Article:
In the latest filing, Planned Parenthood noted that the 5th Circuit Court of Appeals recently issued a ruling upholding an injunction against a similar funding ban in Louisiana (AP/Sacramento Bee, 9/21). In that decision, the 5th Circuit ruled that because the plaintiffs, including Planned Parenthood patients, "would otherwise be denied both access to a much needed medical provider and the legal right to the qualified provider of their choice, we agree that they will almost certainly suffer irreparable harm in the absence of a preliminary injunction" (Women's Health Policy Report, 9/16).
Melissa Cohen, an attorney for Planned Parenthood Federation of America, wrote in the filing that as the 5th Circuit also hears appeals from lawsuits in Mississippi, its decision in the Louisiana lawsuit "controls this court's decision on the merits of this case" (AP/Sacramento Bee, 9/21).
ACLU, Planned Parenthood challenge Ariz. law targeting funding for abortion providers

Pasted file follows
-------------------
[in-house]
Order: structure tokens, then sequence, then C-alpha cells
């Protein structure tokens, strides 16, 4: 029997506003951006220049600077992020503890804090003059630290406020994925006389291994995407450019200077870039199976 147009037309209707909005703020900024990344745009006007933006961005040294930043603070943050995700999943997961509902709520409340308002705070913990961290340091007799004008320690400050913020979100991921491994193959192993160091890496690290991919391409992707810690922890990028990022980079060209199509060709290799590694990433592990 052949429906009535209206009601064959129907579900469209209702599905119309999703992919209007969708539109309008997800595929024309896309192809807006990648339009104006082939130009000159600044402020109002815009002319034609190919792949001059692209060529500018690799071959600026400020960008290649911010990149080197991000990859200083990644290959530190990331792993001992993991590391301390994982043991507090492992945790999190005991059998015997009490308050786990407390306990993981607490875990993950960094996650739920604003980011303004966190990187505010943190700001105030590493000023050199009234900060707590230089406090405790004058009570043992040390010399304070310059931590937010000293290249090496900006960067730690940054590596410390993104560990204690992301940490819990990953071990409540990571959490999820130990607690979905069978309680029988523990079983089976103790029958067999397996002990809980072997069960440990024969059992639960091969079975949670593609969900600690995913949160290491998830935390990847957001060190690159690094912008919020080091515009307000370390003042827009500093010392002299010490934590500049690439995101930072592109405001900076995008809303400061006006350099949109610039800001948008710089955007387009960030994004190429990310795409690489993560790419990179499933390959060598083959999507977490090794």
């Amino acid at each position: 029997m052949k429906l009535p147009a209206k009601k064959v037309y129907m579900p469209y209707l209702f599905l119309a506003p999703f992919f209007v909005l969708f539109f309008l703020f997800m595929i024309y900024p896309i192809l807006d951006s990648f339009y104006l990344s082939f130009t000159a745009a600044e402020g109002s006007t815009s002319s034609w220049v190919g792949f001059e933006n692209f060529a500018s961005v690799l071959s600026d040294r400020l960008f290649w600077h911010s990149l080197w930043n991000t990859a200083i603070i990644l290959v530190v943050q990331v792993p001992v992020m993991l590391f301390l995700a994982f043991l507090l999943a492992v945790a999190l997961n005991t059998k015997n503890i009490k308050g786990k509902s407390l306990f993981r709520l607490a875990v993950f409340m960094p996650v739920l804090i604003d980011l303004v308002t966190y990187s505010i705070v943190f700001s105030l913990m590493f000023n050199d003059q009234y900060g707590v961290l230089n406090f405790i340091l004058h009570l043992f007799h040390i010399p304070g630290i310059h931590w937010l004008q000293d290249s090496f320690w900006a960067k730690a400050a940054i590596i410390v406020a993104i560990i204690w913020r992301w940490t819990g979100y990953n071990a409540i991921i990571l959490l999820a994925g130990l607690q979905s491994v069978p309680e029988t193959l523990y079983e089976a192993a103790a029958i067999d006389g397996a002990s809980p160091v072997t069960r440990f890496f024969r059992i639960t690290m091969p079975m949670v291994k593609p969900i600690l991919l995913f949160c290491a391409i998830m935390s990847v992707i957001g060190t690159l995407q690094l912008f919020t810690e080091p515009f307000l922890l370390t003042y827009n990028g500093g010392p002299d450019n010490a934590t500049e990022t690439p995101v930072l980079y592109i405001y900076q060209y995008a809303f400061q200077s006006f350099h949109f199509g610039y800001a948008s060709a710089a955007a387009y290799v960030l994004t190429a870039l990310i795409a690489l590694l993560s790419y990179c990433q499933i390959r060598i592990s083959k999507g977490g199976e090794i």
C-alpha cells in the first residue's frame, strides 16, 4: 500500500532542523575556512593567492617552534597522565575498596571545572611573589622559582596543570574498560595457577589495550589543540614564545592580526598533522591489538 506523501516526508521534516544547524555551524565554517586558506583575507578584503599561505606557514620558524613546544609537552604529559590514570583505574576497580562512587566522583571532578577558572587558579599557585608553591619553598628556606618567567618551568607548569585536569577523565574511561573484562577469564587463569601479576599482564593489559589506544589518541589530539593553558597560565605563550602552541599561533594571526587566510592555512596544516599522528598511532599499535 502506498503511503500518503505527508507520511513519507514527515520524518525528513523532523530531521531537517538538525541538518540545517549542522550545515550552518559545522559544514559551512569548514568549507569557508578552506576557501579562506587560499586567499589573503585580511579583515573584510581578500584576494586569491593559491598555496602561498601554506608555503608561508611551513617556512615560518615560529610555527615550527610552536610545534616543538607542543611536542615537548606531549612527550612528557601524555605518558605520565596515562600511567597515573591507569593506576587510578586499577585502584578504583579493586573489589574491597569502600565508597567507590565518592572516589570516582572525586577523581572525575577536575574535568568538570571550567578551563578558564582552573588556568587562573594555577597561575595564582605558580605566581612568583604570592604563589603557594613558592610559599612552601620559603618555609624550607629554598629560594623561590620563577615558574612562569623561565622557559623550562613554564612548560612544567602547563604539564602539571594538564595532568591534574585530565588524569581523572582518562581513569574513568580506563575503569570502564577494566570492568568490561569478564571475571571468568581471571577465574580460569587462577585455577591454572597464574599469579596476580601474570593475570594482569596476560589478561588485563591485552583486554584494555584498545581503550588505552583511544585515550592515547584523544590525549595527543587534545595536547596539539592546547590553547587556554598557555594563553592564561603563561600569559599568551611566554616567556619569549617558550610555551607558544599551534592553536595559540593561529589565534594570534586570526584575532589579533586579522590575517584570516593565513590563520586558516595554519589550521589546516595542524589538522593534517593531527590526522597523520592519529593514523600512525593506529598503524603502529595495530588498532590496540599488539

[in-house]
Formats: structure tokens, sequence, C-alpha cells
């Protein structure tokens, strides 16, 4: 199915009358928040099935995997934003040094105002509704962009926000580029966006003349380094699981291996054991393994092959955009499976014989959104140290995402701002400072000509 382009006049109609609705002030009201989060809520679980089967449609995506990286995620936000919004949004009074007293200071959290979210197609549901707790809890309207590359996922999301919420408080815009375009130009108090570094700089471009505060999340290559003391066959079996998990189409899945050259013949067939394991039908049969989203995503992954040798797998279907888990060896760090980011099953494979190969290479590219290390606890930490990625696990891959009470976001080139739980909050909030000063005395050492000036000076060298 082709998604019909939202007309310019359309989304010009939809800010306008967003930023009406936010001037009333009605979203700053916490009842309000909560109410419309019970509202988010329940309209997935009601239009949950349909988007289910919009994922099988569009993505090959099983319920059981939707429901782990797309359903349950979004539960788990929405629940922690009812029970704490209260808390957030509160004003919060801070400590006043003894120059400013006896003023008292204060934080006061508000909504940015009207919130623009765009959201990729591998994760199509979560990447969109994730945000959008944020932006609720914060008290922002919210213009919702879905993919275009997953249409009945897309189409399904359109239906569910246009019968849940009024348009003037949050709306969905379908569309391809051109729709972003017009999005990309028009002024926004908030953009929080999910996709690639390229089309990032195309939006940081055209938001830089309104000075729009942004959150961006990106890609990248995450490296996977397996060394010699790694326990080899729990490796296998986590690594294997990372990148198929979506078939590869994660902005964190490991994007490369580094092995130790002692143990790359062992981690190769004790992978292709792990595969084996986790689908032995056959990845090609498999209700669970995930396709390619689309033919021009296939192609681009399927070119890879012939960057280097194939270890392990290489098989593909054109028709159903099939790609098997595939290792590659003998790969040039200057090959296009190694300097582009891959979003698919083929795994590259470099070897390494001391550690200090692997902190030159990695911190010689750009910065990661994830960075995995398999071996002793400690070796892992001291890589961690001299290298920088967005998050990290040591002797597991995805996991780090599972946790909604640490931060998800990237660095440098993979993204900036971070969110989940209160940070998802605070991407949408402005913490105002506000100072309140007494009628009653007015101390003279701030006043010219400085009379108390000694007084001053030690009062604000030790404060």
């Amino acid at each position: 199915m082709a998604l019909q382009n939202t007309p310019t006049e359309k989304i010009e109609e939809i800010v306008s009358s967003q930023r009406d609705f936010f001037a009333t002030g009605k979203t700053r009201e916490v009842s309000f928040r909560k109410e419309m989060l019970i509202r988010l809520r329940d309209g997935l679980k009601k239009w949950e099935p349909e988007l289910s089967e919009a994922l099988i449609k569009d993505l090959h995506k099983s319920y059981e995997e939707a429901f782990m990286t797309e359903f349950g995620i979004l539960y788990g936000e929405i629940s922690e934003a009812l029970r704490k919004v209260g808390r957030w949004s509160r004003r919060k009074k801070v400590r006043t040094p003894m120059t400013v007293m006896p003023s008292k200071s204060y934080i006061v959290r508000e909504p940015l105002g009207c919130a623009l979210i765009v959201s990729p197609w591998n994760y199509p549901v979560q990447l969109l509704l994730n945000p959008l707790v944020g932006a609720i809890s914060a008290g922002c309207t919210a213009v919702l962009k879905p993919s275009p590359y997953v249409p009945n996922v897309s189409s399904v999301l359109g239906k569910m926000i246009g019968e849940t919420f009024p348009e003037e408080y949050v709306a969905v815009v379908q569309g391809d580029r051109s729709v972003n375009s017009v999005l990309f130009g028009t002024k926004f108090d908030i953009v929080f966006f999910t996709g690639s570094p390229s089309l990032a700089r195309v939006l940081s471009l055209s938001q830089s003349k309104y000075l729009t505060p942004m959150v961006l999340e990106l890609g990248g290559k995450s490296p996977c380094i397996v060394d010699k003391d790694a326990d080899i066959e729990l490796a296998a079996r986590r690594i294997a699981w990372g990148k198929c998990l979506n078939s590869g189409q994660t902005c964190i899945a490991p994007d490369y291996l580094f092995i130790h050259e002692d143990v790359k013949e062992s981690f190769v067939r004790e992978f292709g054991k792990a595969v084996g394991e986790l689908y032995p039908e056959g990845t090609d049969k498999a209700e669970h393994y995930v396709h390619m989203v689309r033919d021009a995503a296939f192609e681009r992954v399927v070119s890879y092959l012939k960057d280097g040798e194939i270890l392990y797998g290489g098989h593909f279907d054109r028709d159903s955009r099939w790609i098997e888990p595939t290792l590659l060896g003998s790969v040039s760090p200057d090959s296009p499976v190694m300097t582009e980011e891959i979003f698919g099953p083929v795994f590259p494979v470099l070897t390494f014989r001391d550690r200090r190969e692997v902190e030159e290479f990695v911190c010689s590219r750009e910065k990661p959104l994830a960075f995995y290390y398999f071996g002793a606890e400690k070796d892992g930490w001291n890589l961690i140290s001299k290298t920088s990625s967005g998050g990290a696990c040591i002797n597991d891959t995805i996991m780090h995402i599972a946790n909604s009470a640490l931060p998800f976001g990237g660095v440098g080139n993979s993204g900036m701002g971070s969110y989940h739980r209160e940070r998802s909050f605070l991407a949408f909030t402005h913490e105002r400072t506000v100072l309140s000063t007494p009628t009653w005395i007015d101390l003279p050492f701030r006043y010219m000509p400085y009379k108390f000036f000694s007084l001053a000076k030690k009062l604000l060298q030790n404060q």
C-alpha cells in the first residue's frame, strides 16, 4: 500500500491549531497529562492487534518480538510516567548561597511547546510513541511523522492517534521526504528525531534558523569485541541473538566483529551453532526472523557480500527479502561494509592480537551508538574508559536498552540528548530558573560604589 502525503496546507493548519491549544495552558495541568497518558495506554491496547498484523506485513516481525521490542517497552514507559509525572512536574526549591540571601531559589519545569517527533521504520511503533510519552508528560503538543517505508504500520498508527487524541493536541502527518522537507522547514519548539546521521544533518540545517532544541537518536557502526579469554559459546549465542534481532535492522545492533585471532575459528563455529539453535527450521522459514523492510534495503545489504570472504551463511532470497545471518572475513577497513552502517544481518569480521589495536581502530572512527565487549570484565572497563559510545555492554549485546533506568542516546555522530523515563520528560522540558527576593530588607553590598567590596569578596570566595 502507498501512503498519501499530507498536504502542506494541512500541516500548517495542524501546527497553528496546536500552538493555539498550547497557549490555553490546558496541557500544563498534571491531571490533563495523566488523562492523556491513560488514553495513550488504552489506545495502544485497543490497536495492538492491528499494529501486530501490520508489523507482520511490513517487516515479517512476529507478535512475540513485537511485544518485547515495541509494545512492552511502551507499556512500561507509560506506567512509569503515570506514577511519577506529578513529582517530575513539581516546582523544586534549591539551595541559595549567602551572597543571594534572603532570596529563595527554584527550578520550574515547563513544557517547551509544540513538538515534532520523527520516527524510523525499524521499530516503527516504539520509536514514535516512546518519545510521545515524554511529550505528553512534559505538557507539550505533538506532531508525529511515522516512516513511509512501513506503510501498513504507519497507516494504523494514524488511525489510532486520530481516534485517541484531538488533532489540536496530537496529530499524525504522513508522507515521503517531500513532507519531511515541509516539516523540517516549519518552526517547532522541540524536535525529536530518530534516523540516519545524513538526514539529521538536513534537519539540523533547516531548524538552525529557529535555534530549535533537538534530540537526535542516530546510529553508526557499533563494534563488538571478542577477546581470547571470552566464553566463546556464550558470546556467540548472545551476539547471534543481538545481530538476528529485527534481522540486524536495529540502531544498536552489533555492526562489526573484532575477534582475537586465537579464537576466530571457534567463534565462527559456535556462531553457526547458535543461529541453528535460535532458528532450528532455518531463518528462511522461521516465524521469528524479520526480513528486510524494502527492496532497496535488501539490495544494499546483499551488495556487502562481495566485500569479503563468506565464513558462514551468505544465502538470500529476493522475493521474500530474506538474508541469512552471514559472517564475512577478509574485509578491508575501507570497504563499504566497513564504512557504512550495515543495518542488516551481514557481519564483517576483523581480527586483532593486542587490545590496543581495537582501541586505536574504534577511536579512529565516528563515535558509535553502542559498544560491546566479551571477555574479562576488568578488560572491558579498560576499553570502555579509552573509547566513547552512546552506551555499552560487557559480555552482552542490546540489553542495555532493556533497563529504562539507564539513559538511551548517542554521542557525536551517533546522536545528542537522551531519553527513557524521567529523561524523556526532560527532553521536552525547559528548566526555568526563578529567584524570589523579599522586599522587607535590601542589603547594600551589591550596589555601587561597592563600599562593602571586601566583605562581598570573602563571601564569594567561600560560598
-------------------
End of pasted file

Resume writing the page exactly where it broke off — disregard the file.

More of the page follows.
In related news, the American Civil Liberties Union (ACLU) in July filed a lawsuit against an Arizona law (HB 2599) that targets Medicaid funding for abortion providers, the AP/Sacramento Bee reports (Christie, AP/Sacramento Bee, 7/14).
The law, sponsored by state Rep. Justin Olson (R), disqualifies any provider that violates one of several laws from participating in the state's Medicaid program. The measure specifically notes that it will disqualify any provider that does not "segregate taxpayer dollars from abortions." The law's language could necessitate separating out public funding allocated for "everything from doctors to lighting."
State and federal law already bar the use of public funds for most abortion care (Women's Health Policy Report, 5/18).
Bryan Howard, president of Planned Parenthood of Arizona (PPA), has said the organization does not use public funds or Medicaid family planning funding to cover abortion care when such coverage is prohibited under federal law. While the law does not specifically name Planned Parenthood, Howard said it "is indeed intended to prevent Planned Parenthood [from] continuing to provide preventative services to low-income women in the state" (Women's Health Policy Report, 4/7).
The law is scheduled to take effect Aug. 6.